Review: Uzma Jalaluddin – Ayesha at Last

Ayesha at Last
Uzma Jalaluddin

When does Ayesha get to choose her own path? As a high-school substitute teacher with little interest in getting married, she feels pressure to meet her extended family’s expectations. This includes looking after her cousin Hafsa, who is determined to have 100 marriage proposals before settling down. When her path intersects with Khalid, the two must decide for themselves how much they are willing to sacrifice – and gain.

You can tell that this novel is written by someone who actually understands Muslim culture, and isn’t just writing a novel in the ‘genre’ because it’s ‘popular’. Often I find in novels that there is a lot of going on about hijabs, when really most of the time it’s not anything out of the ordinary for the woman in question. Ayesha is comfortable with her faith even as she rebels against some of the requirements and expectations of her family.

I envy them their faith. I hope that people who do not understand or do not want to understand Muslim culture can read this novel and have their views changed. The sad fact is that many people are like Sheila the Shark – out to tarnish everyone of a religion/culture/group/minority with the sins of one person. This novel hopefully starts poking holes in those assumptions. Ayesha is a believable character that I found it easy to relate to.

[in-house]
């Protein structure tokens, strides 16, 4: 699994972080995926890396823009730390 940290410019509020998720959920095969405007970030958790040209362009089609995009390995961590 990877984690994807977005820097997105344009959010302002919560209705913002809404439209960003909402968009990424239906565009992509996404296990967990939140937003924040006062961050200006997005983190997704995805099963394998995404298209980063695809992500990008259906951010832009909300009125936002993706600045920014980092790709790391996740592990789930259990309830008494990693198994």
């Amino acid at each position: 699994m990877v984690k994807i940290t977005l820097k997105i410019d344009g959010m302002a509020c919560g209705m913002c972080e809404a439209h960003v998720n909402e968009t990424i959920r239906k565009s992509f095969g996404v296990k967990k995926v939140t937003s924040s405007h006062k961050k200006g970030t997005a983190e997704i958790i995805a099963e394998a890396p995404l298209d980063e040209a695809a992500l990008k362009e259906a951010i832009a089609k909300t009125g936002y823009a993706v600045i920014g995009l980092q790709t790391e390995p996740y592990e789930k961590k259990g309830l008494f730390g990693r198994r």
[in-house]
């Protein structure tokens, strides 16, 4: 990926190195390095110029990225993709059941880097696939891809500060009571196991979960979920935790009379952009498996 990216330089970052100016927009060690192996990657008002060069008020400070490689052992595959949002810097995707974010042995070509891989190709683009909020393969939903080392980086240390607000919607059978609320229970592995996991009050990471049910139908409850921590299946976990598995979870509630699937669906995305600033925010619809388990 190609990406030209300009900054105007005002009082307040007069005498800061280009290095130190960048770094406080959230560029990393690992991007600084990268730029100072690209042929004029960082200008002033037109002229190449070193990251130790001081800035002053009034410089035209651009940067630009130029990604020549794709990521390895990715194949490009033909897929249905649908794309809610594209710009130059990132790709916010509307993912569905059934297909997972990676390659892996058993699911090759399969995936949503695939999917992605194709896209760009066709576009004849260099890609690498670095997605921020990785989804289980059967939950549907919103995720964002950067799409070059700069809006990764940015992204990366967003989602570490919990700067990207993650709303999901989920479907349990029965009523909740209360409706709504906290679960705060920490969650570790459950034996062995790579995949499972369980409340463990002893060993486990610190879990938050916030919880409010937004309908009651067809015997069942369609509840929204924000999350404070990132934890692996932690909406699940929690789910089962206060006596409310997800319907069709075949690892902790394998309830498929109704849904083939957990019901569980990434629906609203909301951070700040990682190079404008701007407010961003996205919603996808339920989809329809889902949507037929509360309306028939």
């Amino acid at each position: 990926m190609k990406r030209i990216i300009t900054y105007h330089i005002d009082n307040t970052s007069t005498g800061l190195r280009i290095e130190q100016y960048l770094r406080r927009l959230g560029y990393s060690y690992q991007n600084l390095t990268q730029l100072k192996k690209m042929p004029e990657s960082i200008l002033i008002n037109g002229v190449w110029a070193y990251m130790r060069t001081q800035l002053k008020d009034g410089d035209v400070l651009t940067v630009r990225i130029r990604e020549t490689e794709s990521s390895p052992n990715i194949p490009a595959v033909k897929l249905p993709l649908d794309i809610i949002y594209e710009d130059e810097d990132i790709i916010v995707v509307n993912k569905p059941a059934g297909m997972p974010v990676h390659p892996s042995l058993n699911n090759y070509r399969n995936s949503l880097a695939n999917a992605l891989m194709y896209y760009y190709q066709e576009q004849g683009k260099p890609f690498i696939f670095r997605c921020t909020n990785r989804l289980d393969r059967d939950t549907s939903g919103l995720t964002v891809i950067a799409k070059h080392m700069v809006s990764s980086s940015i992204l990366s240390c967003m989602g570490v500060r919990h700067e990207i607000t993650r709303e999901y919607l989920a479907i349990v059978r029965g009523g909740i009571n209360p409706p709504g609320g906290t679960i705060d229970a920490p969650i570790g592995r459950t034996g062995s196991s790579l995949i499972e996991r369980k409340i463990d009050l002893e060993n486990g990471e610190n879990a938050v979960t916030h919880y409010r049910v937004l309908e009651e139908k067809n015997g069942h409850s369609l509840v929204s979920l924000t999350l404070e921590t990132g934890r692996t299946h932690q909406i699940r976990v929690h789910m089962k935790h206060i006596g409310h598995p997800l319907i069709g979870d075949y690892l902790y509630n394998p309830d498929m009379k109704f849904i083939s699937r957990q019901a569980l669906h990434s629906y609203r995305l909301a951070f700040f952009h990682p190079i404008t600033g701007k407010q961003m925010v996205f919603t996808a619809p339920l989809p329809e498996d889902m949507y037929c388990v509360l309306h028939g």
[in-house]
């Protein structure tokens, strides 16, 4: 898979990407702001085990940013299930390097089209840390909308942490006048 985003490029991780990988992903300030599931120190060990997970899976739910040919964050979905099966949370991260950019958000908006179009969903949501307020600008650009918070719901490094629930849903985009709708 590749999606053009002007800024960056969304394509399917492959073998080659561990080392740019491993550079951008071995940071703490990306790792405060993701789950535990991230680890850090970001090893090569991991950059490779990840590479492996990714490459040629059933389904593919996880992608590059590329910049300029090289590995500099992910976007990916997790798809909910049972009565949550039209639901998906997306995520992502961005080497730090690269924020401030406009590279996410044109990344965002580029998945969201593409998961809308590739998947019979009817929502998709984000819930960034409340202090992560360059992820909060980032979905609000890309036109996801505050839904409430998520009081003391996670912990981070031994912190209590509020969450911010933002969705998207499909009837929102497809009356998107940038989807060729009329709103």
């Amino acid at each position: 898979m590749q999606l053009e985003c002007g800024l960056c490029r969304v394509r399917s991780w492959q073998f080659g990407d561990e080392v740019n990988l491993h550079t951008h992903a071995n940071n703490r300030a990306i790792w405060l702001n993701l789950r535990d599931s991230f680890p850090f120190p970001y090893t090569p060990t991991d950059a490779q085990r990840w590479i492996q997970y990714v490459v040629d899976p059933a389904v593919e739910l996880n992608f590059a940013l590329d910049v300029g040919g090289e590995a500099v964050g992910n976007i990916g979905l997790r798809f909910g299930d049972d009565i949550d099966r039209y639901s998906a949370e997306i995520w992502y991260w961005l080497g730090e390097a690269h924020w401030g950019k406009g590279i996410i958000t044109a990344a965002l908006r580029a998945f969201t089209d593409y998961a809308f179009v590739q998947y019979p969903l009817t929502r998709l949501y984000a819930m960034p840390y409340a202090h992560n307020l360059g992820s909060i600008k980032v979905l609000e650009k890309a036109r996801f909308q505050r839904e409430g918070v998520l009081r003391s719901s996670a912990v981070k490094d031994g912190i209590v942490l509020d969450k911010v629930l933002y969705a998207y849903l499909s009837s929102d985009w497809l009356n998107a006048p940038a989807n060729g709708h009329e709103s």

Now, given the hassle of organising my own wedding lately, you’d expect that I felt indifferent or fearful of this novel. But my own life is far removed from this one. My parents certainly have never considered arranging a marriage for me (and I’d be pretty surprised if they did). Many people see arranged marriages as old fashioned and stuffy, but others of my friends who are older and having trouble finding a life partner feel differently. I guess it also depends how close you are to your parents.

Um, this is a retelling of Pride and Prejudice? Ugh, suddenly my star rating wants to go down a bit… No, I think this novel stands fine on its own and shouldn’t be compared to a stodgy Jane Austin novel. It’s a clean, touching romance novel that still had some bite and edge to it. I’m giving it 4 well deserved stars because I found it really difficult to put down, and I found myself second-guessing the story right up until the last 3 pages.

Allen & Unwin | 4th February 2019 | AU$29.99 | paperback

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